There is also the idea that ties in with the first idea that is associated with congeners, one of the prime suspects of a hangover that was previously mentioned. These are substances like acetone, acetaldehyde, tannins and fusel oil that all naturally occur in different beverages due to fermentation. Dark liquors like whiskey have up to 37 times the number of congeners in them in comparison to light liquors like vodka, which is generally considered to have almost none.
Though outdated, a study performed 2009 got people drunk on bourbon or vodka to a BAC of 0.11 per cent and found that, though their cognition wasn’t affected -- the original premise for the study -- it found that people who had consumed the bourbon describe their hangovers as significantly worse than people who only consumed vodka. Maybe when becoming more and more intoxicated, people might be keen to consume more dark liquors, increasing the chances of a really shit hangover. Who would’ve thought it!
How do I avoid or treat hangovers?
This is definitely one of the most sort out aspects of drinking that I was questioned on and one that is filled with mystery, and suspense, and a whole lot of nonsense.
The only best way to avoid a hangover is by not drinking in the first place, but that’s boring -- so let's not look into that too much. A study published in 2016 looked at natural products for the prevention and treatment of hangovers and this is what they found. One warning, a lot of the tests done in these experiments used small sample sizes and might not accurately represent the positive effects of these natural remedies.
* Kudzu, either the root or flower, is a traditional Chinese medicine that has been used for a long time. Studies in both mice and humans found that it enhanced the removal of acetaldehyde from the body, potentially decreasing symptoms of hangovers including headaches, flushes and palpitations.
* Fructus evodiae is another traditional Chinese medicine with properties that might aid in the removal of a killer hangover. Fructus evodiae in mice models showed to increase the expression of alcohol metabolising and antioxidant enzymes leading to lowered plasma alcohol concentrations than in other tests groups.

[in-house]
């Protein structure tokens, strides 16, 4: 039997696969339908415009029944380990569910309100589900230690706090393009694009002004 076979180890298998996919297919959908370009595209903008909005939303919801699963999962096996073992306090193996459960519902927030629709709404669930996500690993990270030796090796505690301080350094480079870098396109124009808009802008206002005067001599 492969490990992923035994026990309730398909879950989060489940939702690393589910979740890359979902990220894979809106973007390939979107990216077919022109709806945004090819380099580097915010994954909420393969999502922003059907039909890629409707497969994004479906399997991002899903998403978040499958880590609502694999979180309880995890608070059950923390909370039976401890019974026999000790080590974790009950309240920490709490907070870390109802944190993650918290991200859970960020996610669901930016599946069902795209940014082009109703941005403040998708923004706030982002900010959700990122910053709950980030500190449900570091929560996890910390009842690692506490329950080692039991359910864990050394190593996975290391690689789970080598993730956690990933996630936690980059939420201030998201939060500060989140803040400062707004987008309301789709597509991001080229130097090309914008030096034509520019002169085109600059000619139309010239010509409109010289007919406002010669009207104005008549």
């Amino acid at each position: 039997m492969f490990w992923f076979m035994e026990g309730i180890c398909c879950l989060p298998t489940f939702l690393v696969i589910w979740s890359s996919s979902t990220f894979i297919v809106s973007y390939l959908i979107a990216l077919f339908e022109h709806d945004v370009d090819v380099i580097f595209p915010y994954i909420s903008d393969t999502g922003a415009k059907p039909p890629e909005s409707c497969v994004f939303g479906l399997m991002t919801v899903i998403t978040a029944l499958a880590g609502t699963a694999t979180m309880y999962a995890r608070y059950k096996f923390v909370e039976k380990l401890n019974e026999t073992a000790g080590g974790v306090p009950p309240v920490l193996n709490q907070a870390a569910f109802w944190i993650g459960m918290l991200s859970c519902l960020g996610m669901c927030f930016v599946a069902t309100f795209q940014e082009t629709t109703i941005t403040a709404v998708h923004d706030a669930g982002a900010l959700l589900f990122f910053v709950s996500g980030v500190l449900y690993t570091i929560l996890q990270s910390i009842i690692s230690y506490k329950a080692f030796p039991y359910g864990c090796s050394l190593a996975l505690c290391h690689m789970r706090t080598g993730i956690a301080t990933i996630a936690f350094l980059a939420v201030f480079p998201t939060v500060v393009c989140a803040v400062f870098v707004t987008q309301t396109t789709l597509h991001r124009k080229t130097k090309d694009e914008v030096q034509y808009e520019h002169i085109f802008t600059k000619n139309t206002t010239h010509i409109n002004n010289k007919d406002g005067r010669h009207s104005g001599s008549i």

* Korean pear contains a prophylactic agent to rid a person of a hangover. A study conducted using the juice found that it decrease the severity of a hangover as well as aided in remembering what happened during the night and made outside, aka light, hurt less. This was accomplished by increased activities of both ADH and ALDH.
* Mango has also been shown to increase the activity of both ADH and ALDH resulting in a decrease in plasma alcohol concentrations through the promotion of acetaldehyde metabolism.
* Ginger is essentially a superpower herb with it being used for almost everything and anything. Studies found that the controlled consumption of a formula consisting of ginger, pith of tangerine and brown sugar has been used traditionally in China to alleviate diarrhea, nausea and vomiting. Maybe just have some ginger tea on a cold day and ginger ale on a hot one.
* Asparagus leaf and root extracts have been shown to increase the activity of ADH and ALDH to aid in the metabolism of alcohol.
* Prickly pear juice has been shown to target the symptoms of hangovers that are associated with inflammation which include dry mouth and nausea.
* Finally we have Asian ginseng, which has shown to have positive effects on hangover symptoms through the stimulation of a handful of enzymes which aid in the metabolism of alcohol as well as have an antioxidant effect.
So this is a list of all of the natural remedies which aid in the prevention and treatment of hangovers but what about all of the immediate options that we have available to us. A lot of the time, it simply comes to taking precautions when drinking excessively.